• BURKE, A., Spatial abilities, cognition and the pattern of Neanderthal and modern human dispersals », Quaternary International, 247, 230‑235.


  • XUE, J.Z., COSTOPOULOS, A., GUICHARD, F., Choosing Fitness-Enhancing Innovations Can Be Detrimental under Fluctuating Environments, PLOS ONE, 6, 11,




UISPP Congress XVIIIth, Paris, France

ARRIGHI, S., ROMANDINI, M., AURELI, D., BORTOLINI, E., BOSCATO, P., BOCHIN, F., CREZZINI, J., FIGUS, C., MORONI, A., NEGRINO, F., PERESANI, M., RIEL-SALVATORE, J., RONCHITELLI, A., SPINAPOLICE, E.E.,  BENAZZI, S. Bone artefacts from transitional and Early Upper Palaeolithic techno-complexes in Italy

BURKE, A., WREN, C.D., RIEL-SALVATORE, J., The impact of habitat suitability on cultural transmission during the Last Glacial Maximum in Western Europe.

LURET, M., BURKE, A., BERNALDO DE QUIROS, F., BESSE, M. Subsistence behaviors during the Middle / Upper Paleolithic transition in El Castillo Cave (Cantabria, Spain).

POTHIER BOUCHARD, G., RIEL-SALVATORE, J., NEGRINO, F., BUCKLEY, M.   Zooarchaeological and ZooMS insights into peopling dynamics at Riparo Bombrini.

RIEL-SALVATORE, J. NEGRINO, F., Mobility and human ecology in the Early Upper Paleoltihic of Liguria.

RIEL-SALVATORE, J. NEGRINO, F., Sudden, fast and epochal: The Neanderthal/Anatomically Modern Human Transition in Northwestern Italy.


The Solutrean 3rd International Conference, Faro, Portugal

BURKE, A., WREN, C.D., RIEL-SALVATORE, J., A shattered mirror: the Iberian Peninsula as a fragmented habitat during the Last Glacial Maximum.

The Iberian Peninsula is assumed to have acted as a glacial refuge for human populations during the Last Glacial Maximum (LGM), between 19-23 kyrs BP. We examine how a recently
published model of habitat suitability (Burke et al. 2017) can be used to refine our understanding of human population dynamics in the Iberian Peninsula during the LGM. With the help of agent- based models, we examine the repercussions for cultural evolution in the region and for the continuity and evolution of the Solutrean in particular.

Society for American Archaeology 82nd Annual Meeting, Vancouver, Canada

BURKE , A., WREN, C.D., RIEL-SALVATORE, J., The social consequences of climate-driven changes in the spatial distribution of human populations during the Last Glacial Maximum.

POTHIER BOUCHARD, G, BUCKLEY, M., HODGKINS, J., MENTZER, S.M., RIEL-SALVATORE, J. New on-site method to evaluate the quantity and quality of collagen in archaeological faunla assemblages using a portable FTIR and ZOOMS.

Faunal remains play an important role in helping reconstruct Paleolithic hunter-gatherer subsistence and mobility strategies. However, differential bone preservation is an issue in southern European prehistoric sites, which often makes morphological identification impossible. Zooarchaeology by Mass Spectrometry (ZooMS) is a new, low-cost method that will improve NISP statistical significance in a replicable way by using diagnostic peptides of the dominant collagen protein as a fingerprint of animal (including hominin) species. It is also a powerful tool to assess collagen preservation for radiocarbon dating. We present a test of a method for evaluating collagen preservation in the field prior to ZooMS analysis. Using a portable Fourier Transform Infrared Spectrometer (FTIR) equipped with an attenuated total reflectance accessory, we evaluated the relative abundance of collagen and various components of the mineral fraction, in powdered bone fragments, as well as indicators of burning and fossilization. The bones were then analyzed by ZooMS and results compared to ascertain FTIR as a screening technique. This method was tested on assemblages from two Northwestern Italian sites: Riparo Bombrini and Arma Veirana. Both sites document the Middle-Upper Paleolithic transition with overlapping dates from distinct environmental contexts (coastal and mountainous hinterland) differing greatly in collagen preservation.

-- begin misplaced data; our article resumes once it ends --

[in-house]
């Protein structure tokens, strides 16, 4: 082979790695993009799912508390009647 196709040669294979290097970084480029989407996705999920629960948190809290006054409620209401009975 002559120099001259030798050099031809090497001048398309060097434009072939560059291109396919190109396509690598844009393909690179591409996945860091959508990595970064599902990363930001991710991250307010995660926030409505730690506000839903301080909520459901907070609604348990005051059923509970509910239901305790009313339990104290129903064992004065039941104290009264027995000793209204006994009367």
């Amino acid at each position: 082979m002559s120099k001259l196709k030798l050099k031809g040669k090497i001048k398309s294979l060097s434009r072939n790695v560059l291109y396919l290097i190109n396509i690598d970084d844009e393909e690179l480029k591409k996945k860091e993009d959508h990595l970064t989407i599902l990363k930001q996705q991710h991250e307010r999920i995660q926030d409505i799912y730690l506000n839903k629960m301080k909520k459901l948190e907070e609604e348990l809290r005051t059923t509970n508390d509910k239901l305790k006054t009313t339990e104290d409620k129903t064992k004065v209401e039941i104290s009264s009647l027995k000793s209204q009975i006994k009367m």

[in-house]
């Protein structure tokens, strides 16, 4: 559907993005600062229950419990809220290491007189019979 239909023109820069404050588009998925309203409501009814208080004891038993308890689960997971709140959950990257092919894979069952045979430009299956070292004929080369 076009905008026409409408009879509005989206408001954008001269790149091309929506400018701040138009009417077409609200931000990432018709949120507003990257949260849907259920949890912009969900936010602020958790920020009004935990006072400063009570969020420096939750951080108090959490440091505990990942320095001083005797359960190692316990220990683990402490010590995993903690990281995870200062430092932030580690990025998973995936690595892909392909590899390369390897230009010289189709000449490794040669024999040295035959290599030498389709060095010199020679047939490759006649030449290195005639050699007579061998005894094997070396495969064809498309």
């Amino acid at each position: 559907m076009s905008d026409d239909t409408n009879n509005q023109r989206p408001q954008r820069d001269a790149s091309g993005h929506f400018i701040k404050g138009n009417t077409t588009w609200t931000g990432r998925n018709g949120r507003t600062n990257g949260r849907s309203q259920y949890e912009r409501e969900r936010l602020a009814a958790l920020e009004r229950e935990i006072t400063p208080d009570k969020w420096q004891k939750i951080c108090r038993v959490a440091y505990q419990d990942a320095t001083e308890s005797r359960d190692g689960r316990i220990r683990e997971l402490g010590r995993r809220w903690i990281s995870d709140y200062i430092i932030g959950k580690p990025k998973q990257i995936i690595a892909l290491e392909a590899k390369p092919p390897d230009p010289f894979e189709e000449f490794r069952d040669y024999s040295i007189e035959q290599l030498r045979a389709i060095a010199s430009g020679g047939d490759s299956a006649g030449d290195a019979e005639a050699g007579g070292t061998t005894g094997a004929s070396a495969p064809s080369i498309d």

BURKE, A., WREN, C.D., RIEL-SALVATORE, J., The social consequences of climate-driven changes in the spatial distribution of human populations during the Last Glacial Maximum

Risk-reducing strategies allow humans to manage ecological risk while minimizing disruptions. Unpredictable resource fluctuations, i.e., ecological risk, are driven by a combination of climate conditions and climate variability. Under extreme conditions reduction strategies may fail, however, forcing a reorganization of the social and economic structure of affected populations, as well as their technological systems. Risky conditions during the LGM, for example, affected the spatial distribution of populations in Western Europe as well as the ease and frequency of interregional mobility. This will have had an impact on human social networks and cultural exchange. Using predictive modeling, climate simulations and agent-based modeling, we explore how a risk-averse strategy created the spatial patterns observed in the archaeological record and consider their social consequences.

RIEL-SALVATORE, J., NEGRINO, F., PERESANI, M. PARISE, M., HODGKINS, J. Characterizing ephemeral paleolithic occupations at Arna Verana (Liguria, Italy)